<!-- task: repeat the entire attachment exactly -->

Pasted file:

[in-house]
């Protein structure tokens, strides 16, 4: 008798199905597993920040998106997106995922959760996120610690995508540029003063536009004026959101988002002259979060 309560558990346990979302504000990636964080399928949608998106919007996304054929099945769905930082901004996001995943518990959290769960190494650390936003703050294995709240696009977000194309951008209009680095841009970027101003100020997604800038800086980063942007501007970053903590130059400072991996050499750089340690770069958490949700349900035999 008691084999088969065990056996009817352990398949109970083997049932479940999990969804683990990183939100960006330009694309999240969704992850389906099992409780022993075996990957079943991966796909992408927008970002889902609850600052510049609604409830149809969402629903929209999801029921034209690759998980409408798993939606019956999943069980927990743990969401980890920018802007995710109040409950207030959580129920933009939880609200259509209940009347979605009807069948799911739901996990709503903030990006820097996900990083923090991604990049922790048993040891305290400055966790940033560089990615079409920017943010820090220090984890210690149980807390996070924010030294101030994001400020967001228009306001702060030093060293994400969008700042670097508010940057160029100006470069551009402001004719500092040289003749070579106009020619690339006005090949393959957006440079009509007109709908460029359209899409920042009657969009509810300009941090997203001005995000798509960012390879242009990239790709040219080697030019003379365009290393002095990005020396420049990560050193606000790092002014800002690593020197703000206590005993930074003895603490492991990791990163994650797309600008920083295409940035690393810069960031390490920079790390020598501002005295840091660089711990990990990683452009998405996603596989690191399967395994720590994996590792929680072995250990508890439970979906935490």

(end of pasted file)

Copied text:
[in-house]
């Protein structure tokens, strides 16, 4: 008798199905597993920040998106997106995922959760996120610690995508540029003063536009004026959101988002002259979060 309560558990346990979302504000990636964080399928949608998106919007996304054929099945769905930082901004996001995943518990959290769960190494650390936003703050294995709240696009977000194309951008209009680095841009970027101003100020997604800038800086980063942007501007970053903590130059400072991996050499750089340690770069958490949700349900035999 008691084999088969065990056996009817352990398949109970083997049932479940999990969804683990990183939100960006330009694309999240969704992850389906099992409780022993075996990957079943991966796909992408927008970002889902609850600052510049609604409830149809969402629903929209999801029921034209690759998980409408798993939606019956999943069980927990743990969401980890920018802007995710109040409950207030959580129920933009939880609200259509209940009347979605009807069948799911739901996990709503903030990006820097996900990083923090991604990049922790048993040891305290400055966790940033560089990615079409920017943010820090220090984890210690149980807390996070924010030294101030994001400020967001228009306001702060030093060293994400969008700042670097508010940057160029100006470069551009402001004719500092040289003749070579106009020619690339006005090949393959957006440079009509007109709908460029359209899409920042009657969009509810300009941090997203001005995000798509960012390879242009990239790709040219080697030019003379365009290393002095990005020396420049990560050193606000790092002014800002690593020197703000206590005993930074003895603490492991990791990163994650797309600008920083295409940035690393810069960031390490920079790390020598501002005295840091660089711990990990990683452009998405996603596989690191399967395994720590994996590792929680072995250990508890439970979906935490």